Daniel Berger, seeking the most important victory in his burgeoning career, had a nine-shot lead heading into the final round of the Dixie Amateur.
Not to worry?
Well, maybe just a little bit, but in the end Berger had everything tidily wrapped up, winning the tournament by 13 strokes.
He shot a mind-boggling, 22-under-par with rounds of 63-67-65-70 for a 265 total, and he basically could stroll the fairways of the Heron Bay Golf Club in Coral Springs and admire the wildlife en route to the championship.
However, getting distracted is not in his nature, so he just kept grinding, not thinking about that crystal trophy until he could hold it above his head for what he called, “Certainly, the biggest victory of my life.”
Berger, a Florida State golfer, refused to take his recent success for granted.
“The way I approached it was win by as much as I can,” he said of the fourth round.
“It was a damage-control round. I was playing aggressively smart.”
Tom Lovelady of Birmingham, Ala., finished second, and Richard Werenski of South Hadley, Mass., finished third.
It was not a bad day or week for that matter for the ex-tennis player from Jupiter.
Berger was introduced to tennis by his father early in life but developed a passion for golf.
That meant saying so long to aces and net cords and exchanging them for birdies and bogeys.
“By far the smartest decision of my life,” Berger said of changing sports. “Also, to be a Florida State Seminole is fantastic.”
A year ago, Berger finished second in the Dixie Amateur to Curtis Thompson, finishing up as friends with a caveat.
Maybe a big caveat.
That would be the competitive angst between them.
“Curtis is a great guy, but on the course I still want to beat the heck out of him,” Berger said.
That also works in the opposite direction.
For his great showing in the tournament, Berger gave credit to his putter.
“To have that feeling that you’re going to make a putt, that’s really nice,” he said
Also, in a roundabout way, he gave credit to his mental path.
“We’re competitive,” he said of him and his family. “That’s just the way we are.”
Of course, Friday there wasn’t much competitiveness.
That’s what happens when you go out and win by 13 strokes.
“Just put the metal to the pedal,” Berger said.
Bill Van Smith
Final-round results: 1. Daniel Berger, Jupiter, 70-265 (-22); 2. Tom Lovelady, Birmingham, Ala., 74-278 (-9); 3. Richard Werenski, South Hadley, Mass., 71-279 (-8); 4. Trey Mullinax, Mount Olive, Ala., 74-280 (-7); 5. Hunter O’Mahoney, Tequesta, 72-281 (-6); Alex Carpenter, Little Rock, Ark., 72-281 (-6); 7. Tim Crouch, Lakeland, 72-282 (-5).
South beach event
Winds of up to 25 mph at Miami Beach Golf Club couldn’t have come at a worse time for golfers on the leaderboard heading into the final round of the South Beach International Amateur.
Several were disturbed by the conditions, but one player in particular would not be affected.
With a calm demeanor that served as the antithesis to the swirling winds, University of Arizona product and Mexican-born Juan Pablo Hernandez took home the trophy of the second-year event with a 3-under 68 in the final round.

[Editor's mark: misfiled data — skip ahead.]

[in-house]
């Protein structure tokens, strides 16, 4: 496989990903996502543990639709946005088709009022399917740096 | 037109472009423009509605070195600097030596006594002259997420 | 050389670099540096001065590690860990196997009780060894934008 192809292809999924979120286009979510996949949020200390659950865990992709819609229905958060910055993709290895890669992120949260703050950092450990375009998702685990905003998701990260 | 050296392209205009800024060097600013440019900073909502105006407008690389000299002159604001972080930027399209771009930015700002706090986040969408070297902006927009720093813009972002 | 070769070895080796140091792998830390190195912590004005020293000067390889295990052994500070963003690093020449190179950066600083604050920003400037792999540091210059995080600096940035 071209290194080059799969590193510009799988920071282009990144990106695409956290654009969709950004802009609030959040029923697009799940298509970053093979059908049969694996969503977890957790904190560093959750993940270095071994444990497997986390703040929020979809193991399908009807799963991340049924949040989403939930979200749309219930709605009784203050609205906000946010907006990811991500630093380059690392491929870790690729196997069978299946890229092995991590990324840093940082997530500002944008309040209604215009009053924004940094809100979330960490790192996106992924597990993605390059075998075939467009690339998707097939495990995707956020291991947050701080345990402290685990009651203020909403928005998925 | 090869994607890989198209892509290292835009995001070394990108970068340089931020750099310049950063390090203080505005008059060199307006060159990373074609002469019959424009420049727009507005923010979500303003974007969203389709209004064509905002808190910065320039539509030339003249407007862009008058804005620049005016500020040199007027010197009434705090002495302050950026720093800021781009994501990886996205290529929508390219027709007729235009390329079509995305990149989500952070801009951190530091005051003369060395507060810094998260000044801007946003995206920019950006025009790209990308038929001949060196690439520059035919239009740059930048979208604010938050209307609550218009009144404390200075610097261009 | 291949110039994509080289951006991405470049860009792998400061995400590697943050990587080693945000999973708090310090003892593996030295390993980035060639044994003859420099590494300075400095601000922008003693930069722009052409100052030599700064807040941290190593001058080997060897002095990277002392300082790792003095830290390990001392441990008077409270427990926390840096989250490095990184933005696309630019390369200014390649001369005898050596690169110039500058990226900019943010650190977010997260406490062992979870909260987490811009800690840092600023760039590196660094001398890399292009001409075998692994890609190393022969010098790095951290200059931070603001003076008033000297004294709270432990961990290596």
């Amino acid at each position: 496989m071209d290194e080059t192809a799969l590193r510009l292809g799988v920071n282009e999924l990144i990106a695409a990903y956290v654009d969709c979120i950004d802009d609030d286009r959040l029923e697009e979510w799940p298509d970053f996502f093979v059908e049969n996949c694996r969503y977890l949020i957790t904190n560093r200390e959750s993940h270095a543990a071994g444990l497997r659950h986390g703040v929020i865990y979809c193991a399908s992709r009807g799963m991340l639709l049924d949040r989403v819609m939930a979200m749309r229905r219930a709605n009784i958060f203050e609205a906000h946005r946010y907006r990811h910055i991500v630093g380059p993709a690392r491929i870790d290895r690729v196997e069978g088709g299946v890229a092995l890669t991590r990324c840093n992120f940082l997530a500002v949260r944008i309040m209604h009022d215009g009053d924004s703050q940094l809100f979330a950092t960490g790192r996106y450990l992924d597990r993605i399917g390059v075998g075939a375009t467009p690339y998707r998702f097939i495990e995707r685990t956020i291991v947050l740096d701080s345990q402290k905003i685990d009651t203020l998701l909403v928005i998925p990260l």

He finished with a score of 273, which was enough to top Winter Springs’ Hank Lebioda, the runner-up, by four strokes.
“I played solid all day,” said Hernandez, who entered the round tied for second with Ryan Burgess, a stroke behind Hannes Ronneblad. “It was hard out there, but I just kept fighting all day, made some good putts, hit some good shots.”
The shot that put him over the top came when he eagled the par-5 12th hole with a 25-foot chip shot from down a hill. It gave him a five-stroke lead with six holes to play and allowed him to play conservative the rest of the way.
“That kept me going,” Hernandez said. “That chip-in on 12 was a booster.”
Hernandez shot even par the rest of the way.
Even while playing conservatively, he was able to sink a 30-foot putt on No. 16 for birdie that proved to spectators it was his day and that he could do nothing wrong.
Hernandez, 21, a senior at Arizona, said it was the first tournament he has been able to win in “three or four” years since he won a national junior golf event in Mexico.
It was not an easy field for him to conquer.
The South Beach International Amateur, which began with 198 high-end players, consisted of 70 international amateurs from 24 countries.
That’s the largest international contingency in an American amateur tournament — the next highest was the U.S. Amateur with 49 international players.
Hernandez will look to carry his momentum into the spring semester of golf with his fellow Wildcats.
He hopes to one day turn professional and said the SBIA victory will do a lot for his confidence that he can accomplish that.
For now, he will return home to his parents, who could not make the trip to watch him play, with a giant glass trophy for the holiday season.
Final-round results: 1. Juan Pablo Hernandez, Mexico City, 273 (-10); 2. Hank Lebioda, Winter Springs, 277 (-6); 3. Tommy Mou, Taiwan, 279 (-4); 4. Sebastian Soderber, Ojersjo, Sweden, and Jay Vandeven, Bristol, Va., 280 (-3); 6. Tyler Gann, Tomball, Texas, 281 (-2); 7. Hannes Ronneblad, Kungsbacka, Sweden, 282 (-1); 8. Ryan Burgess, Rancho Santa Fe, Calif., and Rodolfo Cazaubon, Mexico, and Victor Perez, Semeac, France, 283 (even).
Germany’s Alexander Marlari shot a 3-under 68 on Trump National’s Blue Monster course to take the first-round lead in the 16-18 division of the Doral Publix Classic that continues Saturday and Sunday with free admission for the public.
The older age groups teed off in three-club wind at the 31st annual tournament, which is played at the newly renamed Trump National Doral.
The event is commonly known as the World’s Largest Junior Golf Tournament, as 48 nations are represented.